The extra letter Vav in this word hints to the fact that something else preceded the compulsory levy—it was the spirit of generosity mentioned in the verse. The Torah speaks of various kinds of contributions made in connection with the building of the Mishkan. G‑d wished that each contribution be from the heart, for a person should not contribute until he first has a spirit of generosity in his heart.

from each man: indicates that the levy was equal size for each person from whom it was taken.

Maggid Mesharim: The secret of the matter is that Terumah/voluntary offering means Congregation of Israel. G‑d said that it should not be taken alone but only with malchut/kingship; only after they would be linked together would they elevate and become linked to the upper sefirot. This is what it says: "Li" meaning, "with Me."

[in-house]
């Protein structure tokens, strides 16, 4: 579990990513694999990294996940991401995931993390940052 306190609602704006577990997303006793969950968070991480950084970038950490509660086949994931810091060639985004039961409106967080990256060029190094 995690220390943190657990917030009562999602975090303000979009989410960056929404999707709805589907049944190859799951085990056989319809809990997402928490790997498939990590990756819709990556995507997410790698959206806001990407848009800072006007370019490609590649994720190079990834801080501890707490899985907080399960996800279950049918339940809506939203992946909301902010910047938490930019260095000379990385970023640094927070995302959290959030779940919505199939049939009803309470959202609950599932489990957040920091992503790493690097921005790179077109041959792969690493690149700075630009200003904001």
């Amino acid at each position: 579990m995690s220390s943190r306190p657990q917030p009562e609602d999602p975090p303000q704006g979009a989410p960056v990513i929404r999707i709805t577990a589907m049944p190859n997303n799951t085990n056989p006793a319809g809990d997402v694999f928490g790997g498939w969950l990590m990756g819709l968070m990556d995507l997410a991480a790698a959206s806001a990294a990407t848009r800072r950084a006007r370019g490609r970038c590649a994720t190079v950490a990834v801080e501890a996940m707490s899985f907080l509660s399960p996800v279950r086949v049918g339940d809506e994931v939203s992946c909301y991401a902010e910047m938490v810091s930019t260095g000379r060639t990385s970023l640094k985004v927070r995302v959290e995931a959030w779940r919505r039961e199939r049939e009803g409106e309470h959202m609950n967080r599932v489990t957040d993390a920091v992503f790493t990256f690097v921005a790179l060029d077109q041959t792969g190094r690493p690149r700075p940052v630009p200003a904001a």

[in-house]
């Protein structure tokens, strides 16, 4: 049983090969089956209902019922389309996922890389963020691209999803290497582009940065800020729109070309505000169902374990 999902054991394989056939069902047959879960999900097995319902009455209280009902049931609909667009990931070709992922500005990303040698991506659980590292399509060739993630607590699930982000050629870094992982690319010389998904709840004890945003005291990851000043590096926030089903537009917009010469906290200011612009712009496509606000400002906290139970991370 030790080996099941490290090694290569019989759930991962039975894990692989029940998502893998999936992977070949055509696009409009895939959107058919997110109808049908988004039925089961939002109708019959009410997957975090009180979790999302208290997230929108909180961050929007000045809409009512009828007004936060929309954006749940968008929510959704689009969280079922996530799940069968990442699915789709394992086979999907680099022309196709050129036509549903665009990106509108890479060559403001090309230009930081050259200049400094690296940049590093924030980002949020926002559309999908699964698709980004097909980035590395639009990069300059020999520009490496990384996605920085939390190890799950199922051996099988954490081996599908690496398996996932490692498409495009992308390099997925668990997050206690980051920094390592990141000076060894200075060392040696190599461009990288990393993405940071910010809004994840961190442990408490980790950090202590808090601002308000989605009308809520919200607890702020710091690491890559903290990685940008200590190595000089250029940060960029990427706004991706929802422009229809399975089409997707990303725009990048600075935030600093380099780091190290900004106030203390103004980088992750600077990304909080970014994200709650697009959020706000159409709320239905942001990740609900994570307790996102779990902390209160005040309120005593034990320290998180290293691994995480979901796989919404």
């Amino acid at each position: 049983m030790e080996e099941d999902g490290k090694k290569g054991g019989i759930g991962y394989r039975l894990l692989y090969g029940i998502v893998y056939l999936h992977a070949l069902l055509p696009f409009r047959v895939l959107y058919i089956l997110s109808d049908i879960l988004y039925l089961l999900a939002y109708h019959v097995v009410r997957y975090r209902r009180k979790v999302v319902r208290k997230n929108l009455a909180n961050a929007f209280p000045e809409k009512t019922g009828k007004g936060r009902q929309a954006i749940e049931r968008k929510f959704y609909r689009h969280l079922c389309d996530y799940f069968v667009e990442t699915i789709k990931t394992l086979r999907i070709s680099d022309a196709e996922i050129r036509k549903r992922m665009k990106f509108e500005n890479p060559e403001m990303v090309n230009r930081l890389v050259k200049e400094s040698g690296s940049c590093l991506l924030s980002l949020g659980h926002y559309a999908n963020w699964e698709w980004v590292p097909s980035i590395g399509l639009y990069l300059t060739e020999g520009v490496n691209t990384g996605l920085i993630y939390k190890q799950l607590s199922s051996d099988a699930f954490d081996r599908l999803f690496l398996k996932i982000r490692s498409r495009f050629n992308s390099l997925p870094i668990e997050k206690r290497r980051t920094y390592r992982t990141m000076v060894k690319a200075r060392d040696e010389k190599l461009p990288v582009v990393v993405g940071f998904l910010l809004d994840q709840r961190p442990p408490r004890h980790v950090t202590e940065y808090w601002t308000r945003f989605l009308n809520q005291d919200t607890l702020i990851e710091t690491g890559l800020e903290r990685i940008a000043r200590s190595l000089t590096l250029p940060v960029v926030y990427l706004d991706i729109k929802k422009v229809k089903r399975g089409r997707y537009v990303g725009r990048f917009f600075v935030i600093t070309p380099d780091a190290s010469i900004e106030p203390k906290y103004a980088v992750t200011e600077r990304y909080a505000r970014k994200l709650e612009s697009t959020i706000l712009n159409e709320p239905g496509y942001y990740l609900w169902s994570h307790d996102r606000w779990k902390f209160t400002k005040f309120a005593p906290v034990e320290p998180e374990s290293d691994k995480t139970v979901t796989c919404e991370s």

me'et kal ish asher [lit. from every person that]: the term me'et refers to Congregation of Israel; "Kol/every" means yesod; "Ish/person" means tiferet. "Asher/which" signifies the 3 upper sefirot. "yidvenu libo/whose heart inspires him to generosity" is the place that he comes from, from that place that gives the abundance of blessings and life to the heart, that is to tiferet. Upon linking these sefirot, you shall take for Me the voluntary offering meant for Me, that is Congregation of Israel.